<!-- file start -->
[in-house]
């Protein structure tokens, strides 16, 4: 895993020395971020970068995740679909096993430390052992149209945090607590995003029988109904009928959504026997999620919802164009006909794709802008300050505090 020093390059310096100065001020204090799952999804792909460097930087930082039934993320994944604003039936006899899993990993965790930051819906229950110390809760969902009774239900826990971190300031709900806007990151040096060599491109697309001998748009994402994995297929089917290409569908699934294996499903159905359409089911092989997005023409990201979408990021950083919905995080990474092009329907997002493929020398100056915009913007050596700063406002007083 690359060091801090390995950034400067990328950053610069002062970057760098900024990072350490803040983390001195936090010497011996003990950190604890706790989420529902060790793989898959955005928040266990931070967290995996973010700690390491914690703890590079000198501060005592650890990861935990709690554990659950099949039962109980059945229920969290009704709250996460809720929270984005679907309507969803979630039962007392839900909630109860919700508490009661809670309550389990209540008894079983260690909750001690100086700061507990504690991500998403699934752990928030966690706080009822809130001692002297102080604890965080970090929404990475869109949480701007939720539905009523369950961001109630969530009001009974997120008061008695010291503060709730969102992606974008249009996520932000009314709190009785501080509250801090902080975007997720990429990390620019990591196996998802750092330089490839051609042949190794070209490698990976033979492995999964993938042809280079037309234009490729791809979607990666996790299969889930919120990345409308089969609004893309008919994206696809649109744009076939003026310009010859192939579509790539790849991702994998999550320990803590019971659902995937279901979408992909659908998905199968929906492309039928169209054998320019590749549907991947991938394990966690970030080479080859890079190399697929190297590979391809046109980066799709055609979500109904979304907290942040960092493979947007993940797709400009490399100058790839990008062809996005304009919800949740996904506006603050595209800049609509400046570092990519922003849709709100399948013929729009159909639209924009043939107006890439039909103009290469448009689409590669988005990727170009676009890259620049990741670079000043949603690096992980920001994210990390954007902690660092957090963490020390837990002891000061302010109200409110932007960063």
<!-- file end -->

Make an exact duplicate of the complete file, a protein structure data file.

[in-house]
């Protein structure tokens, strides 16, 4: 895993020395971020970068995740679909096993430390052992149209945090607590995003029988109904009928959504026997999620919802164009006909794709802008300050505090 020093390059310096100065001020204090799952999804792909460097930087930082039934993320994944604003039936006899899993990993965790930051819906229950110390809760969902009774239900826990971190300031709900806007990151040096060599491109697309001998748009994402994995297929089917290409569908699934294996499903159905359409089911092989997005023409990201979408990021950083919905995080990474092009329907997002493929020398100056915009913007050596700063406002007083 690359060091801090390995950034400067990328950053610069002062970057760098900024990072350490803040983390001195936090010497011996003990950190604890706790989420529902060790793989898959955005928040266990931070967290995996973010700690390491914690703890590079000198501060005592650890990861935990709690554990659950099949039962109980059945229920969290009704709250996460809720929270984005679907309507969803979630039962007392839900909630109860919700508490009661809670309550389990209540008894079983260690909750001690100086700061507990504690991500998403699934752990928030966690706080009822809130001692002297102080604890965080970090929404990475869109949480701007939720539905009523369950961001109630969530009001009974997120008061008695010291503060709730969102992606974008249009996520932000009314709190009785501080509250801090902080975007997720990429990390620019990591196996998802750092330089490839051609042949190794070209490698990976033979492995999964993938042809280079037309234009490729791809979607990666996790299969889930919120990345409308089969609004893309008919994206696809649109744009076939003026310009010859192939579509790539790849991702994998999550320990803590019971659902995937279901979408992909659908998905199968929906492309039928169209054998320019590749549907991947991938394990966690970030080479080859890079190399697929190297590979391809046109980066799709055609979500109904979304907290942040960092493979947007993940797709400009490399100058790839990008062809996005304009919800949740996904506006603050595209800049609509400046570092990519922003849709709100399948013929729009159909639209924009043939107006890439039909103009290469448009689409590669988005990727170009676009890259620049990741670079000043949603690096992980920001994210990390954007902690660092957090963490020390837990002891000061302010109200409110932007960063």